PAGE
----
A company owned by Bernardo Paz, the Brazilian collector and founder of the Inhotim sculpture park, has been accused of using child labour. In an investigation for Bloomberg Businessweek, Alex Cuadros reports multiple testimonies of people who say they worked for Replasa, Paz's charcoal production company, or its subcontractors, before they had reached the age of 16. Replasa deny the claims. The same company is accused of taking land in northern Minas Gerais that had been used by local people for subsistence farming, and using it to plant Eucalyptus, the trees harvested and burnt as a source of charcoal. The plantations drained the rivers, meaning that many of those that had managed stay in the area after the company had moved in, were then forced to move.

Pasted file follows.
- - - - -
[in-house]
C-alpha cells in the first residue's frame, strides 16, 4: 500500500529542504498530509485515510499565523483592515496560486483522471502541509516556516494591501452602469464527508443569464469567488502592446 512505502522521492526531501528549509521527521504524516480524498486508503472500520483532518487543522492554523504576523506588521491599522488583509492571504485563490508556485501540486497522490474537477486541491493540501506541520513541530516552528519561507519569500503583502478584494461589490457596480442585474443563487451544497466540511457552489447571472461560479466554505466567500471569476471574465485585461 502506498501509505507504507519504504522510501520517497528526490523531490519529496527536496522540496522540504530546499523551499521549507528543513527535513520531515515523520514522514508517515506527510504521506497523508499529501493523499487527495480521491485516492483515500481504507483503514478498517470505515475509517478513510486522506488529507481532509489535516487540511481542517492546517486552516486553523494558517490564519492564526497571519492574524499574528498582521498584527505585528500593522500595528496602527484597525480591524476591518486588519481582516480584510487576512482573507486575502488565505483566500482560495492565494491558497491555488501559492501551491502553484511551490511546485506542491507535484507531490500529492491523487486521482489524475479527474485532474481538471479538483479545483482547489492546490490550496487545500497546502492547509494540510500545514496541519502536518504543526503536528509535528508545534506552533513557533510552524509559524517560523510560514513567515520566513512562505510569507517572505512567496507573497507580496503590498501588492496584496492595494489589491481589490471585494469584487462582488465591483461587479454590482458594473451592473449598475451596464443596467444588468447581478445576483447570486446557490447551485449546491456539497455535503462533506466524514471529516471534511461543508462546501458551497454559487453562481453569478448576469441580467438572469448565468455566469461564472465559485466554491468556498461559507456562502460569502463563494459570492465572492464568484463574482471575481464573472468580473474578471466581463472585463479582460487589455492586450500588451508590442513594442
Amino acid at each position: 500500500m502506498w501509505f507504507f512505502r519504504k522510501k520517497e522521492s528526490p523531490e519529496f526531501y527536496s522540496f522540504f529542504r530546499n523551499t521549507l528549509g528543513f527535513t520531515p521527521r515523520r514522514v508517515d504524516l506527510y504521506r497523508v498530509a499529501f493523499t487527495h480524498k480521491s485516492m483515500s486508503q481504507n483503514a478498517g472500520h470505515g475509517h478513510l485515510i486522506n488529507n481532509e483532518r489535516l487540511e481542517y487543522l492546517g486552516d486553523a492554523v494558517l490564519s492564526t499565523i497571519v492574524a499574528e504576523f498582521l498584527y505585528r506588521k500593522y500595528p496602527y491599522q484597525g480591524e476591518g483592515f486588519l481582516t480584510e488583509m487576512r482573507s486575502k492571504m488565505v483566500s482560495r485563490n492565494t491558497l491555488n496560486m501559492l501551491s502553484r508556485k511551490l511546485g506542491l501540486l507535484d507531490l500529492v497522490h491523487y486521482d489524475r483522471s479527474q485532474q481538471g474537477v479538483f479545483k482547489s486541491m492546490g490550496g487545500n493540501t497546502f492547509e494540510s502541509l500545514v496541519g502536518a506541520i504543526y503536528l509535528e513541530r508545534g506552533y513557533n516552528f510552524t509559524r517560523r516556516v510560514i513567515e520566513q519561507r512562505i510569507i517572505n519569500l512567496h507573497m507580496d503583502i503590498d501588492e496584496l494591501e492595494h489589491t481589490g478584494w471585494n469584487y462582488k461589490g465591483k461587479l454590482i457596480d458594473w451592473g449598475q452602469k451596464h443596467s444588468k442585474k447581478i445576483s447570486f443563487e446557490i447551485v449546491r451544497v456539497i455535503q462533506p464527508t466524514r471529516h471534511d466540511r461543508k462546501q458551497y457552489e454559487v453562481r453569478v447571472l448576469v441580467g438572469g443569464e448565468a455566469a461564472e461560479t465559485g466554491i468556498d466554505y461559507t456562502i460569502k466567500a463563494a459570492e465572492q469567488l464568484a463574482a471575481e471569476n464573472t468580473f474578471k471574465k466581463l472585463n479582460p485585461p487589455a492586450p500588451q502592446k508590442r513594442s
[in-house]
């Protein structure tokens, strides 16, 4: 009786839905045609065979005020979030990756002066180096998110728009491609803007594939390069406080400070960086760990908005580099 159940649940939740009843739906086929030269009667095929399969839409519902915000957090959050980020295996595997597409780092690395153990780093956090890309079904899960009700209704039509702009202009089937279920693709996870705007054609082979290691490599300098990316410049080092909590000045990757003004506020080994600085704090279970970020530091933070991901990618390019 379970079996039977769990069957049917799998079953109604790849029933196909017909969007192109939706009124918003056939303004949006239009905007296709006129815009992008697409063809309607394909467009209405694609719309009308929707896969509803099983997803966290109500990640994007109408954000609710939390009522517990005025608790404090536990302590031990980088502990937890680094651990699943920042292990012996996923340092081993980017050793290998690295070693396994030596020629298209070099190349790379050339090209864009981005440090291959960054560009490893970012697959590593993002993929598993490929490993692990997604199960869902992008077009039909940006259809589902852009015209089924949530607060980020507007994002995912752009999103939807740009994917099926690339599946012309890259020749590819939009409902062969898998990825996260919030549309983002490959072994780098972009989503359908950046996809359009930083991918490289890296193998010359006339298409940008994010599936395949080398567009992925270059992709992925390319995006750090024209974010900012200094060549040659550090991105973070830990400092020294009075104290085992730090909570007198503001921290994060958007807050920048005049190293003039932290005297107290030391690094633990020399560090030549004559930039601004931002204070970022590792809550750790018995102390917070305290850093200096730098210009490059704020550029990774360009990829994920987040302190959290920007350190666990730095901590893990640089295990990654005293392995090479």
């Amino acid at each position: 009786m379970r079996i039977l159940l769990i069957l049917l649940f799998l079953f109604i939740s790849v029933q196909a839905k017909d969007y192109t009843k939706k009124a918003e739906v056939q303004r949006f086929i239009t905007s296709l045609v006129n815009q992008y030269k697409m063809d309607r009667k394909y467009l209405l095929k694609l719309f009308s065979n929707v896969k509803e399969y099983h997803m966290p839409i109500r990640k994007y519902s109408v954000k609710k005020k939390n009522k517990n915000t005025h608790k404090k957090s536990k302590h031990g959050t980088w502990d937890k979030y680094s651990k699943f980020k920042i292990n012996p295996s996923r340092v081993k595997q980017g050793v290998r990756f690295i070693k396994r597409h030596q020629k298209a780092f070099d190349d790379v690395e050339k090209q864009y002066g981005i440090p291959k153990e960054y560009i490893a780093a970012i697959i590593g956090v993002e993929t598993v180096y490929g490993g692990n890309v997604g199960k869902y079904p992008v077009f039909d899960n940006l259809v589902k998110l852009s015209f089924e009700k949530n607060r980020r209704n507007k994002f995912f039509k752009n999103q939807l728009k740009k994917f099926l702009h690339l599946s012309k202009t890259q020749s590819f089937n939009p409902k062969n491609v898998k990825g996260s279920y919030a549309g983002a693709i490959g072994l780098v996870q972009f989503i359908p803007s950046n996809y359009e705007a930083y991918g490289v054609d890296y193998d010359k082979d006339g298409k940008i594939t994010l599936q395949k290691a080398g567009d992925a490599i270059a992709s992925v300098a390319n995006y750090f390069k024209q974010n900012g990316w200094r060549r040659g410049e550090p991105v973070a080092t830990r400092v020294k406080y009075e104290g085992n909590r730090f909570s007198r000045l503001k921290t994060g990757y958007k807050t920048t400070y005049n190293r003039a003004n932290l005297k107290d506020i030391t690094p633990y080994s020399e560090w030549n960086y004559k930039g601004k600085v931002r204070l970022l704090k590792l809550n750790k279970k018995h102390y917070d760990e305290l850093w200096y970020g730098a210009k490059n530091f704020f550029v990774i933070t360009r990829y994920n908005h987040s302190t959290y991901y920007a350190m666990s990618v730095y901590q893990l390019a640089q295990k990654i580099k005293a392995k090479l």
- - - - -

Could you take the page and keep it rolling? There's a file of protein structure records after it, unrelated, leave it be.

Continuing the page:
Paz is currently serving a nine-year prison sentence of tax avoidance. Inhotim is set over 3,000 acres in Minas Gerais and features pavilions filled with works from Paz's collection, including largescale installations by Olafur Eliasson, Rirkrit Tiravanija, Paul McCarthy and Chris Burden.
8 June 2018